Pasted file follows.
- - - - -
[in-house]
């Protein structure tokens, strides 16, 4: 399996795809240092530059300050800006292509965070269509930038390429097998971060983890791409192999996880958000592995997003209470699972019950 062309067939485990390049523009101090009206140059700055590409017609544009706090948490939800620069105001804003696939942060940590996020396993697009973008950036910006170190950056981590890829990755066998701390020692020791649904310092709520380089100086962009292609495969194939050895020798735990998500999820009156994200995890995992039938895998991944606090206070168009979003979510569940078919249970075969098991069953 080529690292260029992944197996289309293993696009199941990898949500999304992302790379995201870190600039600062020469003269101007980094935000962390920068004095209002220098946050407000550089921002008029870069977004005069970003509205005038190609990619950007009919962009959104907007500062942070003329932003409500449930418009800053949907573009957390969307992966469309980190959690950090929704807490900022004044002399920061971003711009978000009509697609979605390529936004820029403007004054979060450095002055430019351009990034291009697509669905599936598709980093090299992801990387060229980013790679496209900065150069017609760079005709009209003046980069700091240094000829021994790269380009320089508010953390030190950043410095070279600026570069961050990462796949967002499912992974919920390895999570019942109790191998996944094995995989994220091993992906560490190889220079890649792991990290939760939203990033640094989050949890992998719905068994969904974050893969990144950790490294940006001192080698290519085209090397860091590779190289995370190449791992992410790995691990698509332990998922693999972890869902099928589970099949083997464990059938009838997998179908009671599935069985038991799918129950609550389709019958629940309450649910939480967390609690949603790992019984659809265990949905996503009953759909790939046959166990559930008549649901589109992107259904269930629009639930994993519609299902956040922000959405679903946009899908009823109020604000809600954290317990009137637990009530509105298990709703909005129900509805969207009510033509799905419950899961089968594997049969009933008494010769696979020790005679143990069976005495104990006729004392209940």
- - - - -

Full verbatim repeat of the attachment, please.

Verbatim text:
[in-house]
């Protein structure tokens, strides 16, 4: 399996795809240092530059300050800006292509965070269509930038390429097998971060983890791409192999996880958000592995997003209470699972019950 062309067939485990390049523009101090009206140059700055590409017609544009706090948490939800620069105001804003696939942060940590996020396993697009973008950036910006170190950056981590890829990755066998701390020692020791649904310092709520380089100086962009292609495969194939050895020798735990998500999820009156994200995890995992039938895998991944606090206070168009979003979510569940078919249970075969098991069953 080529690292260029992944197996289309293993696009199941990898949500999304992302790379995201870190600039600062020469003269101007980094935000962390920068004095209002220098946050407000550089921002008029870069977004005069970003509205005038190609990619950007009919962009959104907007500062942070003329932003409500449930418009800053949907573009957390969307992966469309980190959690950090929704807490900022004044002399920061971003711009978000009509697609979605390529936004820029403007004054979060450095002055430019351009990034291009697509669905599936598709980093090299992801990387060229980013790679496209900065150069017609760079005709009209003046980069700091240094000829021994790269380009320089508010953390030190950043410095070279600026570069961050990462796949967002499912992974919920390895999570019942109790191998996944094995995989994220091993992906560490190889220079890649792991990290939760939203990033640094989050949890992998719905068994969904974050893969990144950790490294940006001192080698290519085209090397860091590779190289995370190449791992992410790995691990698509332990998922693999972890869902099928589970099949083997464990059938009838997998179908009671599935069985038991799918129950609550389709019958629940309450649910939480967390609690949603790992019984659809265990949905996503009953759909790939046959166990559930008549649901589109992107259904269930629009639930994993519609299902956040922000959405679903946009899908009823109020604000809600954290317990009137637990009530509105298990709703909005129900509805969207009510033509799905419950899961089968594997049969009933008494010769696979020790005679143990069976005495104990006729004392209940």